Turkey meat has gained popularity over the years as a substitute for other higher fat meats like pork and beef. To me turkey bacon isn't too bad, but it isn't the same as real bacon. The manufacturers use flavor modifiers and additives to make it taste like real bacon, and they use a conglomerating machine to make it look like bacon. Whereas turkey bacon is an attempt at full replacement, turkey burgers are more of a variation.
Turkey burgers are made from ground turkey and whatever you decide to add to it. Although they vaguely resemble beef burgers, they definitely don't taste like them. This is a good thing, as turkey is good and doesn't need to pretend to be another meat in order to be consumed. You would never eat a "turkey" made of bacon for Thanksgiving. Well, maybe you would, but for the love of God, at the very least don't deep-fry it.
1. Put the ground turkey into a mixing bowl and add the spices. I stuck to known poultry seasonings for my burgers—thyme, parsley, and sage. I also mixed in a handful of minced onion, salt, and white pepper. Turkey on its own is kind of a bland meat, so you can add more spices and flavorings to it than you might expect. Just try to keep the spices complimentary to one another. Chopped fresh cilantro is really good in turkey burgers. So are hot peppers.
2. Mix the spices and onion into the ground turkey. Ground turkey is a lot stickier than ground beef, so if you have plastic gloves, they would help keep the meat off your fingers while you mix it. A mixing spoon is another option, but it just isn't as efficient as hand mixing. Don't over-mix the ground turkey; mix it until its just combined and then stop. Over-mixed meat will be gooey and nasty. Don't use a machine to mix it either. Stick to hand mixing for this one.
3. Form patties like you would with beef hamburgers. To keep the meat from sticking to the cutting board, use small squares of plastic wrap or wax paper. To get consistent patties, divide the meat up before forming them. If you have a pretty good eye, you can just wing it like me. If you are going to cook immediately, get the patties ready by putting them on parchment paper or plastic wrap squares so that you can easily put them in the pan to cook. If you are cooking later, cover them with plastic wrap in the fridge.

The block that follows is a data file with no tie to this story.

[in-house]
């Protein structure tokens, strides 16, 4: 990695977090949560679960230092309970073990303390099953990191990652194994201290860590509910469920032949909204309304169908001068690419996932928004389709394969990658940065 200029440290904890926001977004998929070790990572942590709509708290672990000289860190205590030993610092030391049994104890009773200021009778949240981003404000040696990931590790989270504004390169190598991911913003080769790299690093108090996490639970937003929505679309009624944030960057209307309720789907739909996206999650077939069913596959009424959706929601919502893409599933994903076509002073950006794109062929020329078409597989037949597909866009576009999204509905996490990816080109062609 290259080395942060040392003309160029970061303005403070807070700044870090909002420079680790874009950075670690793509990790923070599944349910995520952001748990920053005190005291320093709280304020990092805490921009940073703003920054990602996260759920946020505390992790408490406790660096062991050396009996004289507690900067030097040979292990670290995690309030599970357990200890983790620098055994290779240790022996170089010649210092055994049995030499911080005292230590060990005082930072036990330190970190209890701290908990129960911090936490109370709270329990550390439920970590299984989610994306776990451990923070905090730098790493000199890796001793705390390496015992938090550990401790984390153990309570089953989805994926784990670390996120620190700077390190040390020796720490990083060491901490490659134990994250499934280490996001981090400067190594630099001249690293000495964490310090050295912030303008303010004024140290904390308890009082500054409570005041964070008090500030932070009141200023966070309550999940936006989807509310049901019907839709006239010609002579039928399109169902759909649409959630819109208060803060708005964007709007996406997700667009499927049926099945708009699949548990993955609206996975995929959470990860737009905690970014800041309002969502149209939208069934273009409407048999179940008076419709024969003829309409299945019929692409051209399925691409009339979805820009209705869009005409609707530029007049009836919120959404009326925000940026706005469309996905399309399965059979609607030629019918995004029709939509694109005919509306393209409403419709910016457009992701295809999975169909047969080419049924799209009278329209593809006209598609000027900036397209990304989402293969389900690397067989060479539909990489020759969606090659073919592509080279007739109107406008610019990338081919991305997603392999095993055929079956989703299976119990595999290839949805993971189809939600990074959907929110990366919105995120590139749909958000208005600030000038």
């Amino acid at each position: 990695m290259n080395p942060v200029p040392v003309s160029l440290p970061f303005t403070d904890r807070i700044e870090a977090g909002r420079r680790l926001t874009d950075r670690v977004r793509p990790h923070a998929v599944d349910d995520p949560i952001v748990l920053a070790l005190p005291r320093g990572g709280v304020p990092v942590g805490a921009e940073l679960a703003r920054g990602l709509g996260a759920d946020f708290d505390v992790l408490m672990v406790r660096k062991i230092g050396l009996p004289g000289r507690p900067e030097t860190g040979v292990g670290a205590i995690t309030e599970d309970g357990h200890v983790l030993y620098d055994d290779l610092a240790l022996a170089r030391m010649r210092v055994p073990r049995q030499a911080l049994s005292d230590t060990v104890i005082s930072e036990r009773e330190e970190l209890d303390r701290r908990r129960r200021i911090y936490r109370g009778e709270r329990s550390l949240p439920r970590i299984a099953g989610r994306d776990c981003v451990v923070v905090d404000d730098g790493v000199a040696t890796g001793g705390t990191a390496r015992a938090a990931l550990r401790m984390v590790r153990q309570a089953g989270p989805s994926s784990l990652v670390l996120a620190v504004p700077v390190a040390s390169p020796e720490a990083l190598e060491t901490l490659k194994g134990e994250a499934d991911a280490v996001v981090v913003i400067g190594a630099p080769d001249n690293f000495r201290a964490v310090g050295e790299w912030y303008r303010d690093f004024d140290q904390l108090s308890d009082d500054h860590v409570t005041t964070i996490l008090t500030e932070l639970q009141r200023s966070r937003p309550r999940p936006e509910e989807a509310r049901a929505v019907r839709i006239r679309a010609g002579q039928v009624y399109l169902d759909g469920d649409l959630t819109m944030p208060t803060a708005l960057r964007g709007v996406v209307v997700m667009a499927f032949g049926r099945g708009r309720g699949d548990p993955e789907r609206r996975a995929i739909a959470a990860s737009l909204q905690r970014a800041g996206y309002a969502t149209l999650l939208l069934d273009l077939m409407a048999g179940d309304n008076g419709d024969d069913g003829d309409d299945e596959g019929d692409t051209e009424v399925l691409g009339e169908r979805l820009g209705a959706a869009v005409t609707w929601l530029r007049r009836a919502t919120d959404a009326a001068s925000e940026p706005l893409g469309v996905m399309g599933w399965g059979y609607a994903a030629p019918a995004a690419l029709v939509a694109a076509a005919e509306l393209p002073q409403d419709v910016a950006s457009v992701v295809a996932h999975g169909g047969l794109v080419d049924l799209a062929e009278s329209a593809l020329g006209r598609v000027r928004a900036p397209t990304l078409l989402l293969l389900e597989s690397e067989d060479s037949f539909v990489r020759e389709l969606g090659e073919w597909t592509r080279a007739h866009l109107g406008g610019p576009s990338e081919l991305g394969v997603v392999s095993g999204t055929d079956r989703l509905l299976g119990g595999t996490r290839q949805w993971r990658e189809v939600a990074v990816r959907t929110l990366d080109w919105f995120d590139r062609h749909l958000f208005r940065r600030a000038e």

4. Heat up a frying pan on the stove. Put a little cooking oil or butter in the pan and heat the pan to just above medium heat. Then put a couple patties into the pan. Try to leave some empty space in the pan to flip the burgers into. If you have twice as much pan as burger, you will be able to flip the burgers onto a hot piece of pan, which helps with consistent and quick cooking. After cooking both sides, use a thermometer to check the internal temperature of the burgers,165 degrees F. Put your burger together and enjoy!
Turkey burgers are delicate compared to beef burgers, so they won't grill very easily. But if you are determined to grill them, follow the steps to prepare them here, and when you get to the cooking step, place them on the grill gently over a medium-low flame. Once you set the burgers down, don't touch, fiddle with ,or even look at them funny until the first side is done. Until that side is firmed up through cooking, the turkey burger will fall apart before you can flip it. Once that side is done (you can tell by looking at the side of the burger), flip and repeat the process.
Don't over-mix the meat. The meat is a finer grain than beef, and it will become very gooey if mixed too much. Mix by hand and not with a mixing machine.
A lot of recipes have egg and breadcrumbs in them. I was under the impression we were making burgers, not meatballs. I didn't use breadcrumbs or eggs in my burgers, and they came out great—and they held together just fine. I would only add breadcrumbs if the mixture gets too moist.
Packages labeled :ground turkey" are a combination of dark and white meat. Dark meat has more moisture in it, so that may turn out better for your burgers. Packages labeled ground turkey breast are all white meat.